When you arrive at Amélie’s house, all the sounds mingle together. Jack, the family’s Brittany spaniel, hops up and down at the sight of the chocolate and chestnut fondant which our host places on the living room table for the day . The celebrations can now begin. Auguste blasts us with questions. His chatter, the dog’s footsteps on the floor, Amelie’s crystalline laugh: that’s it. Everything’s in place. There’s a festive feel, like the holidays have just begun. We can almost believe it. The view from the main room is there to remind us. As an architect, Amélie likes to tell stories. To appropriate a place’s architecture. To give it some soul. The wood cracks underneath our feet here. The furniture is antique, accumulated over time. It’s a cosy environment with splashes of colour. Darker colours for corridors, brighter colours for the rooms. Bold hues – deep black, khaki green – which she mixes with endless materials, something she inherited from her mother. Raised in a family of aesthetes, very focused on arts and crafts, Amélie was surrounded by beautiful pieces from an early age, seeing their production. A sensitivity which she wants to pass on to her son, in turn. Everything is there to stimulate his senses. When he’s not looking at collections of ceramics or antique glasses – skillfully concealed by his mother – he can enjoy his bedroom. Designed solely by his parents, it even has a custom-made cabin bed. Again, Amélie’s primary motivation was to let her little boy dream. Mission most definitely accomplished.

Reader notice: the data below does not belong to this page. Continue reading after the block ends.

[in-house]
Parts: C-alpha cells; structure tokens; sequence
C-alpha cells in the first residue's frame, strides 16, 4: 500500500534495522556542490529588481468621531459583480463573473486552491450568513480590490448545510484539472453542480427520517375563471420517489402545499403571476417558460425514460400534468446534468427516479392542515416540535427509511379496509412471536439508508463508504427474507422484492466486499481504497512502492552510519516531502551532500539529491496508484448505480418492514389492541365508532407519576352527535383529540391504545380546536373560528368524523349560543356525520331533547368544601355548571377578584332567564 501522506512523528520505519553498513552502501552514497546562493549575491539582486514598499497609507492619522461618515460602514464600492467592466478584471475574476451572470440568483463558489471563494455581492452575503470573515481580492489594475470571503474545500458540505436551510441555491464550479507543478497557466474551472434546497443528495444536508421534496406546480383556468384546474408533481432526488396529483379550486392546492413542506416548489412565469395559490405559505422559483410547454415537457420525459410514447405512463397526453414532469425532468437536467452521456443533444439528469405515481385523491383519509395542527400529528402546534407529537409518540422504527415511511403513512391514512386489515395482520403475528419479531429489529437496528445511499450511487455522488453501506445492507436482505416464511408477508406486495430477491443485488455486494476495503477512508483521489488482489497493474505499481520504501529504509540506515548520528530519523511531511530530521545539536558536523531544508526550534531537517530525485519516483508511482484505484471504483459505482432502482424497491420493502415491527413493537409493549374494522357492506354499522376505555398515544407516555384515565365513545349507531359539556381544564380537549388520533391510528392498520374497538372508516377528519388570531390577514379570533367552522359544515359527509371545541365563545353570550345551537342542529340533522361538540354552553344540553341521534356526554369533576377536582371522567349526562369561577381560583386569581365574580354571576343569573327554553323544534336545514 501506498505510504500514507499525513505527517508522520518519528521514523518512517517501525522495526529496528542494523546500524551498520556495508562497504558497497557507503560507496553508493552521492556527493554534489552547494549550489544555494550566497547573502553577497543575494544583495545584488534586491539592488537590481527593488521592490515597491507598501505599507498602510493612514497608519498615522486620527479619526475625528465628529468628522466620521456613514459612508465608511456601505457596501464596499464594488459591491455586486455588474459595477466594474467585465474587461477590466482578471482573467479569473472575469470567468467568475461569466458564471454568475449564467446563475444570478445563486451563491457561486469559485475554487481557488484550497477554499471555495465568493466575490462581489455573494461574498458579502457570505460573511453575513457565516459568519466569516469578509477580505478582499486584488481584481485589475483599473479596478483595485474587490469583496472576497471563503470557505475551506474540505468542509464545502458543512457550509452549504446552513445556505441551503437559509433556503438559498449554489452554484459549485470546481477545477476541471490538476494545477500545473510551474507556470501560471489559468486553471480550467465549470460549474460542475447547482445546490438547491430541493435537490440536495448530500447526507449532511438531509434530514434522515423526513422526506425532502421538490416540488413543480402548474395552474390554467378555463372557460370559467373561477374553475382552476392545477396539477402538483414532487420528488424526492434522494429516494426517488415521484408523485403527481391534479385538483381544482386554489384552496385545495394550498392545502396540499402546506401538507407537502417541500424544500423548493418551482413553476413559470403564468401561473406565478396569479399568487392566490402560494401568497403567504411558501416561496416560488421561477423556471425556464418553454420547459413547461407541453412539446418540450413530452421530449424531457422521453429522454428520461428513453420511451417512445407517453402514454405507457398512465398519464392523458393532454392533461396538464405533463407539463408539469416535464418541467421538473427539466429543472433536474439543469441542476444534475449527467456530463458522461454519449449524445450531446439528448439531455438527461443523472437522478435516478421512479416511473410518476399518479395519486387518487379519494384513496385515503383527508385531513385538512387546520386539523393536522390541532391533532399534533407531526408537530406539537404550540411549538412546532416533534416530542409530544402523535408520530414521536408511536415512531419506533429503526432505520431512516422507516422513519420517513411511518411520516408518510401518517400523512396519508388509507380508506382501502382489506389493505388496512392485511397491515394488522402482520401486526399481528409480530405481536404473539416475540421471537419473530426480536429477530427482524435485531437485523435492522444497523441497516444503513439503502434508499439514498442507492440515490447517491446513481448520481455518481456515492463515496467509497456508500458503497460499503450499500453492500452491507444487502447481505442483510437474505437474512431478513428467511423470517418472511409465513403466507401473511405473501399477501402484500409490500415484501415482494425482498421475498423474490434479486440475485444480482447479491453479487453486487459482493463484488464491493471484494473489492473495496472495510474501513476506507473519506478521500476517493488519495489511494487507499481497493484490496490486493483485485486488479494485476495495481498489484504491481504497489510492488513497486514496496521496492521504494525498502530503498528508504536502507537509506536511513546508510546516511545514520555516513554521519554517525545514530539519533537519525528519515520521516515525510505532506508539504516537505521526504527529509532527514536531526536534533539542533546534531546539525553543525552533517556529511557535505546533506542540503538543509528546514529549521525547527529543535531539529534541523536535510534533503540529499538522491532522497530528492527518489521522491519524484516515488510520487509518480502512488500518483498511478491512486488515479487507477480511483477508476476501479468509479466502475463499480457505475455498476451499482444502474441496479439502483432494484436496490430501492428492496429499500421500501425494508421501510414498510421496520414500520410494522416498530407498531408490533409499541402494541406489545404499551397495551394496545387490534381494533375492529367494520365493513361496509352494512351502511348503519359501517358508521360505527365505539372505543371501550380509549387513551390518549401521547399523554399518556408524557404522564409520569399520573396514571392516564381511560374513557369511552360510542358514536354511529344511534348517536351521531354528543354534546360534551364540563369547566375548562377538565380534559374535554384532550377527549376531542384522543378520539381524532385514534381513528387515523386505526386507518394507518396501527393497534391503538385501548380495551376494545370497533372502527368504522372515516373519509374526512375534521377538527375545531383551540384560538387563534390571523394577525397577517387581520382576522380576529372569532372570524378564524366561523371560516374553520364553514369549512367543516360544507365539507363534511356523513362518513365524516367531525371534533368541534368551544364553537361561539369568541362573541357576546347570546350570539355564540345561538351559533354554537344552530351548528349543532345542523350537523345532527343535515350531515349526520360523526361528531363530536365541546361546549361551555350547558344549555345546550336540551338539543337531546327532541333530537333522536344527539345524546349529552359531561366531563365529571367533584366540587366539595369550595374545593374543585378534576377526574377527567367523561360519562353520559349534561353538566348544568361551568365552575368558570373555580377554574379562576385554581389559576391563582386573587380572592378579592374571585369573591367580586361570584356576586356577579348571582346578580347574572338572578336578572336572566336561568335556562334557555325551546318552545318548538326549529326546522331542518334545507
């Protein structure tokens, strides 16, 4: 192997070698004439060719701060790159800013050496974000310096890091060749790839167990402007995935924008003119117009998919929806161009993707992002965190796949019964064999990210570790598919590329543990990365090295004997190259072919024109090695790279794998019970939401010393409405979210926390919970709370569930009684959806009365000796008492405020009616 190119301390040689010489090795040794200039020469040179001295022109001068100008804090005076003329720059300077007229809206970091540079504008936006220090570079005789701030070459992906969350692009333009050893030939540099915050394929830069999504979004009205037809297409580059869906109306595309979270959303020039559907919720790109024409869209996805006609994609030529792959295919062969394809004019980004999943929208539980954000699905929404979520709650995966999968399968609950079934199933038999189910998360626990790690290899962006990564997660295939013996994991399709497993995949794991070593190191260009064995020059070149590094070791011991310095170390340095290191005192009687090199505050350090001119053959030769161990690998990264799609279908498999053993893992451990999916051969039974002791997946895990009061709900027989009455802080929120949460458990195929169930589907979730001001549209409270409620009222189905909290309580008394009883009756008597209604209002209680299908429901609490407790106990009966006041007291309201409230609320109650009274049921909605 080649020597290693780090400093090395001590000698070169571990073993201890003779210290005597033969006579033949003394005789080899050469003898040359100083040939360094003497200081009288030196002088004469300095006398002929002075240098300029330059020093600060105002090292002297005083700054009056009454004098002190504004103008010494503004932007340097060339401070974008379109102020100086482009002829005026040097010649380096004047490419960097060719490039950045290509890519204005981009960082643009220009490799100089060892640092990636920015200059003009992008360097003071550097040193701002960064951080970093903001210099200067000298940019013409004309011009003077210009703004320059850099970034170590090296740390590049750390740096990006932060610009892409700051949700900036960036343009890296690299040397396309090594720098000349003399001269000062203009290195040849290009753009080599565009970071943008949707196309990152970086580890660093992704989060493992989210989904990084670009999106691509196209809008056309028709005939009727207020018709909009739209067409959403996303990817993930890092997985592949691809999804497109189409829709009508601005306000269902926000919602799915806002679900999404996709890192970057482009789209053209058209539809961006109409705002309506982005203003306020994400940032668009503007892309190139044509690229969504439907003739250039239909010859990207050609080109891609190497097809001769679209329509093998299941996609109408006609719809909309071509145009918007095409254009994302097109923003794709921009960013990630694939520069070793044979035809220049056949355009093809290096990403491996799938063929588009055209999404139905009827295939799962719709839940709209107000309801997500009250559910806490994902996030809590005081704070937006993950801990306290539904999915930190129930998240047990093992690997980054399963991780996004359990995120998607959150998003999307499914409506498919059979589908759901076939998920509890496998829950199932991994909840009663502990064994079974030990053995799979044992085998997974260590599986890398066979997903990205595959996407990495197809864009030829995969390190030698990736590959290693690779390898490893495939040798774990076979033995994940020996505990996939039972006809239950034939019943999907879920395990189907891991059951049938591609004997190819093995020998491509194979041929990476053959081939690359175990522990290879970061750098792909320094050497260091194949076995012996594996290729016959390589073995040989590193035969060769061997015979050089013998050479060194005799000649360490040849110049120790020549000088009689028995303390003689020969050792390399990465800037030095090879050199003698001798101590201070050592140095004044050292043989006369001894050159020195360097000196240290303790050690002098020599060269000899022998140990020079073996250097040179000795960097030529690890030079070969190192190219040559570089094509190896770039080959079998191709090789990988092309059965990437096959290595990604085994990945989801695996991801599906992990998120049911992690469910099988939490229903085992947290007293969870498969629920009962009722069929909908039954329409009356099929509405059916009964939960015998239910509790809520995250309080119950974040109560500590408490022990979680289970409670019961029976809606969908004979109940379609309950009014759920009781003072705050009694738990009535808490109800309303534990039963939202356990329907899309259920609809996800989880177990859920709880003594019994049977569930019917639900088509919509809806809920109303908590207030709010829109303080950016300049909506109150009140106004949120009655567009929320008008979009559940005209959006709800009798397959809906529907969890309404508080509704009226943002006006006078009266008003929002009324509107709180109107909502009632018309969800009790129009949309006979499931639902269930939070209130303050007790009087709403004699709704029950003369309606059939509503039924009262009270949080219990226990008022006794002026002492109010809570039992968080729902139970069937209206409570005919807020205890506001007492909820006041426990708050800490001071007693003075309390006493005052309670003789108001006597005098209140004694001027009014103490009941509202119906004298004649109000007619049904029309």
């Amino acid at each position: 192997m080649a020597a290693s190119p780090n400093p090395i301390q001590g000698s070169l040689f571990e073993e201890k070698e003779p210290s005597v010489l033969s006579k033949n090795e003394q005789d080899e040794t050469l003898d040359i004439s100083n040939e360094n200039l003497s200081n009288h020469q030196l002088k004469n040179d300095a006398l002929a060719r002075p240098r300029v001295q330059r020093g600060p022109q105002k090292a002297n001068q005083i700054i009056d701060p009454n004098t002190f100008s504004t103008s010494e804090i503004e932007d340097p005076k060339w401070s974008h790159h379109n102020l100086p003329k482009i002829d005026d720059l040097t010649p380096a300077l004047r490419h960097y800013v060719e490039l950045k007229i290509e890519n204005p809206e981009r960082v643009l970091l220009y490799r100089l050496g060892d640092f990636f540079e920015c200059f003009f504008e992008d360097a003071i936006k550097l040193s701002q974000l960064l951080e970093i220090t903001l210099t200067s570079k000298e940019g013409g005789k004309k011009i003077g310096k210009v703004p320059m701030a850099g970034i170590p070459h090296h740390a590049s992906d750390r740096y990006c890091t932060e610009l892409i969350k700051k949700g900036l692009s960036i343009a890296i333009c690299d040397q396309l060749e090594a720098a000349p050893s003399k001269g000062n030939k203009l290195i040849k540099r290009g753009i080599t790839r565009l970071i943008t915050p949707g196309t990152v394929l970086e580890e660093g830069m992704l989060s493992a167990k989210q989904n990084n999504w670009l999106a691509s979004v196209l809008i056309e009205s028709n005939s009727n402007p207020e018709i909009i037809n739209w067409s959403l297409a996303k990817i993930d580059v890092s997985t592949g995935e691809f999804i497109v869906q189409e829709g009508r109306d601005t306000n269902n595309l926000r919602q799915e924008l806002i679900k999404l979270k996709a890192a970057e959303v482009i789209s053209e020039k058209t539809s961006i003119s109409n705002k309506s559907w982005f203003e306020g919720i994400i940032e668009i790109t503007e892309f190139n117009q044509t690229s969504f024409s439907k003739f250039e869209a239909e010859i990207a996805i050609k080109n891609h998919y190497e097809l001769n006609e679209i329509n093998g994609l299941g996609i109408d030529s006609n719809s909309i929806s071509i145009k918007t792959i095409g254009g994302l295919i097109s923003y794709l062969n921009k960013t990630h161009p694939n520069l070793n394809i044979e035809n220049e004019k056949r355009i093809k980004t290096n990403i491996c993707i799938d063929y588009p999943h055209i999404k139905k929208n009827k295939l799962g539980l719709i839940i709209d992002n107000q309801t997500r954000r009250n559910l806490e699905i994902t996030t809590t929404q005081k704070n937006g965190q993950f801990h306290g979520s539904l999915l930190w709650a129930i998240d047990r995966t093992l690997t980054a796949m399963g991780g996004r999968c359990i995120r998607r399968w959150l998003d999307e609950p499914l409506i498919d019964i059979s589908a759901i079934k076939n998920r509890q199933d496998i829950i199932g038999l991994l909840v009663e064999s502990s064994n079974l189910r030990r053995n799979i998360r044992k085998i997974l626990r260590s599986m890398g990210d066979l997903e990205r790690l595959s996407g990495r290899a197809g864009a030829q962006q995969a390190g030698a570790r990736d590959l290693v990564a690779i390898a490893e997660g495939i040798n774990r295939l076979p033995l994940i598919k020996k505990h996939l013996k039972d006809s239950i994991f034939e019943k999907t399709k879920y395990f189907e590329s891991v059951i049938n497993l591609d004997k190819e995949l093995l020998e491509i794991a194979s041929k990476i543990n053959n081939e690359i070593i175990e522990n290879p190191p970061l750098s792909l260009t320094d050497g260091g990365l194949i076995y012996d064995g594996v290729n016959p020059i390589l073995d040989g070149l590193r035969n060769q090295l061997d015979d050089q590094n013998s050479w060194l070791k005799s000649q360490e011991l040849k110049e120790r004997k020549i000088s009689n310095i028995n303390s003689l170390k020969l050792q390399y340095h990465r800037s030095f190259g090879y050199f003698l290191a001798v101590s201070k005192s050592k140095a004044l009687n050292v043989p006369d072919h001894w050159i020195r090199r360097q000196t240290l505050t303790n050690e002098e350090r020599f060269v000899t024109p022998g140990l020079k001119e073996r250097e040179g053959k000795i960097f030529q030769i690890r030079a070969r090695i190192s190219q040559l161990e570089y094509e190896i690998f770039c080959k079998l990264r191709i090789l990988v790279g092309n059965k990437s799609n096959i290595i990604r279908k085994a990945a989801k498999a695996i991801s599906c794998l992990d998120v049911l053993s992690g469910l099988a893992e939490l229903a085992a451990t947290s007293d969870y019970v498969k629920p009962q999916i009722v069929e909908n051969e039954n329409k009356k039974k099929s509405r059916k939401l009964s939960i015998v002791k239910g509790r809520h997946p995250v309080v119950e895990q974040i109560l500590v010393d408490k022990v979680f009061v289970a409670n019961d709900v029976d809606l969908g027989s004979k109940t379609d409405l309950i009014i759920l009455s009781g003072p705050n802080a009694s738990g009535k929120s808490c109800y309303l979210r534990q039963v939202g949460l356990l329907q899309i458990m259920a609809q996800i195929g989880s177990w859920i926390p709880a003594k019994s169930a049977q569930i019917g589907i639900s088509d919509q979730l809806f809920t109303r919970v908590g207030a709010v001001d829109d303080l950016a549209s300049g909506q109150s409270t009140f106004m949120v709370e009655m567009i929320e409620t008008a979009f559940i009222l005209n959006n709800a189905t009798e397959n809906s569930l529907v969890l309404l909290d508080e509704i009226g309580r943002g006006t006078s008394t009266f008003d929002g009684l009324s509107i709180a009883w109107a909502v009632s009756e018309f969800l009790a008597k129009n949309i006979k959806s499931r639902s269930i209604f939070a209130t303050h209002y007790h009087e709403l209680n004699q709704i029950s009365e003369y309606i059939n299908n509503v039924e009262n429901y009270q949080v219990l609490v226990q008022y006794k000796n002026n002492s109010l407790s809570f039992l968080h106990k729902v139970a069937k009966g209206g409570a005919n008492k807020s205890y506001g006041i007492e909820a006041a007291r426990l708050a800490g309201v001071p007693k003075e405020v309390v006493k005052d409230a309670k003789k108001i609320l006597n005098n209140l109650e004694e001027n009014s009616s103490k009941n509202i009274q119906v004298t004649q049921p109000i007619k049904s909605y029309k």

How would you describe yourself, Amélie?
I’m an interior designer in Paris. I’m passionate about interior design, photography and flowers. I’m also the mother of Auguste
What kind of education have you had in relation to architecture and interior design?
I grew up in a family that has always been very focused on art and craftsmanship, that happily mixed ancient and modern. My grandparents are quite forward-thinking and their home allowed me to see some beautiful pieces. My mother also played a big role, she’s amazingly skilled with her hands and would rustle up all kinds of things with every sort of material and fabric before my very eyes. She also passed on her addiction to fabrics to me. I studied drawing throughout my schooling. So, my choice of subject was already fixed, which didn’t prevent me from wasting a bit of time in the lecture halls of the law faculty!
Who are the architects and designers who most inspire you?
I’m very interested in the work of architects who are bordering on scenography, or at least that’s how I see them! Attilalou, for example, is a source of inspiration, as is Joseph Dirand. Of course, when it comes to designers, and I’m sorry for the lack of originality, Charlotte Perriand and Le Corbusier have fascinated me from a very young age. But I have to say that I almost worship Patricia Urquiola who is constantly renewing herself and never ceases to amaze me. I just can’t resist her Credenza and Visioni rugs…